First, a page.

Software I Love

I think there's a particular malaise that often affects software engineers and other kinds of computer nerd, which sounds like this:

I think these feelings build up over time from an endless stream of tiny frustrations - little mismatches between what you expected and what happened, rare bugs, an unwieldy menu structure, a modal dialogue interrupting your train of thought. It's easy to think, in the heat of that frustration, that all software is like that, that it has to be for some reason, and that there's no escape from the minor annoyances. I'm writing this list to remind myself (and you!) that that isn't true, and that there is software out there that is beautiful, and wonderful, and a joy to use.

Recovery Record

(site) Recovery Record is a meal-logging app for people with eating disorders. It's so well-designed and so thoughtful that I find myself raving about it to people all the time and constantly holding it up as an example of good UI design and empathic engineering. I wrote an entire blog post about it!


(site) Dash is an offline documentation reader. It sucks in documentation from wherever - man pages, manufacturer documentation, even user contributed docs - and displays them in a snappy, unified searchable way. I use it both at work and at home and I really love it. I could write an entire post about Dash too probably, but just as an example of how well-designed it is, it registers a custom URL scheme, so you can open docs easily from anywhere just by loading a URL, like dash://c:malloc or dash://CFStringRef or dash://x86:jmp.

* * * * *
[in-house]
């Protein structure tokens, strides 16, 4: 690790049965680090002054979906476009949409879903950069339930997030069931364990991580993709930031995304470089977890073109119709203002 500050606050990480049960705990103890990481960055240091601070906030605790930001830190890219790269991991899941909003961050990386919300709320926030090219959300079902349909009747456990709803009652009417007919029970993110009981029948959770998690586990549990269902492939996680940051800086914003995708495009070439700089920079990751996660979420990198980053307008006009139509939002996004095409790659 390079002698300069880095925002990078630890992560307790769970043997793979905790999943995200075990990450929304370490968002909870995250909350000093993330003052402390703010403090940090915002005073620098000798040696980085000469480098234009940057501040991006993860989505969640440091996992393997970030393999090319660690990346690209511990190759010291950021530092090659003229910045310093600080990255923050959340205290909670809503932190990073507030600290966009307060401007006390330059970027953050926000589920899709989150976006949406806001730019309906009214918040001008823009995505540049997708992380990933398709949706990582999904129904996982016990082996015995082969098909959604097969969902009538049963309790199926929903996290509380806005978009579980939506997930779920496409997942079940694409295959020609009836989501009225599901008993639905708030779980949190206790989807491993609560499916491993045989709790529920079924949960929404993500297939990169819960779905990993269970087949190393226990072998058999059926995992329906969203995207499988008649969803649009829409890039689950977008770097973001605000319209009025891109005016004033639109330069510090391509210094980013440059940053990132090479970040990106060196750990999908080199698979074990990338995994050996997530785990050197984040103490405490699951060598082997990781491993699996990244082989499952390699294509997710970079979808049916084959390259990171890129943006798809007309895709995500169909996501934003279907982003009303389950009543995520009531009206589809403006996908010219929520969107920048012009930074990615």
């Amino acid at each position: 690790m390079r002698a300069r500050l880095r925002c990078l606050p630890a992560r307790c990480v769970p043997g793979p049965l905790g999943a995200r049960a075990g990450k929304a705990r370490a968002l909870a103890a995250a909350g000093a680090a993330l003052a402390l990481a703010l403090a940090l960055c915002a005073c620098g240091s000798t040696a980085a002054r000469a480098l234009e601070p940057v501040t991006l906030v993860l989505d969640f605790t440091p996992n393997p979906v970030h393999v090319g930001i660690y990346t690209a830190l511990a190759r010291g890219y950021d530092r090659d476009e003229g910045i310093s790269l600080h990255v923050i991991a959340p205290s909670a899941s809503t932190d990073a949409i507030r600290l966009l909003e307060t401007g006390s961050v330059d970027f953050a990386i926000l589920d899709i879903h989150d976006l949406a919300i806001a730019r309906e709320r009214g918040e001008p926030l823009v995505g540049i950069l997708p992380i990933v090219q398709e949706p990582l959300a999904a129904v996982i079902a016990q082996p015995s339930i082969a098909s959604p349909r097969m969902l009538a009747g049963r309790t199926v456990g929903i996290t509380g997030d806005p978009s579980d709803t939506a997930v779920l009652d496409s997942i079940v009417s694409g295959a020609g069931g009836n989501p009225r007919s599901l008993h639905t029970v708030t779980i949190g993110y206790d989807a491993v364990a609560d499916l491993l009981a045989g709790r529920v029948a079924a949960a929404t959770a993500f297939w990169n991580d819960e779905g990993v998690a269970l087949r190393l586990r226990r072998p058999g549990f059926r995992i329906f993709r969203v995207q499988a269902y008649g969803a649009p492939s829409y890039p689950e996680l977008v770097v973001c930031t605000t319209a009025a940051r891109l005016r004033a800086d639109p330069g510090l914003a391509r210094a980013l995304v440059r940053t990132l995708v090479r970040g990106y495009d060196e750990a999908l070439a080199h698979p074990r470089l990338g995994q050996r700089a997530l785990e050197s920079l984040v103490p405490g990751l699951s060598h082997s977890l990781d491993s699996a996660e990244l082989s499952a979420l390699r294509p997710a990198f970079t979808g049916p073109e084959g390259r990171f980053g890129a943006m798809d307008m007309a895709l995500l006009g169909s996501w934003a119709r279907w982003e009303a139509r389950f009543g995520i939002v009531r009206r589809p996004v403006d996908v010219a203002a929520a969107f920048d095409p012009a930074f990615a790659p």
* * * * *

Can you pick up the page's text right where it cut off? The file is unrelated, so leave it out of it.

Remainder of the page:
(site) Newsblur is an RSS reader, available as a webapp. It has a kind of quirky UI style that I've never seen anywhere else, but it does what it does stunningly well. It also has a great mobile client that can cache stories offline for reading later. One of the cooler things about Newsblur is that it has a sort of password-optional design: you don't have to set a password on your account if you don't want to. Anyone could then log in as you if they wanted to, but Newsblur periodically mails you a backup of all your subscriptions, so it's easy to undo such damage.


(site) Pinboard is a bookmarking service. At first I didn't really understand why I'd want a service that replicates something my browser can already do, but I tried pinboard out anyway, and eventually I realized that being able to tag my bookmarks and search them is really, really valuable. In my browser, my bookmarks are forced into a heirarchical structure that doesn't let me effectively categorize them. Pinboard also has the best twitter account of any web service ever :).

All of these apps have some things in common, but the most salient probably is that they are focusing on doing one thing very well. They aren't generic tools or libraries or platforms or services for doing whatever; they're basically tightly scoped single-purpose programs.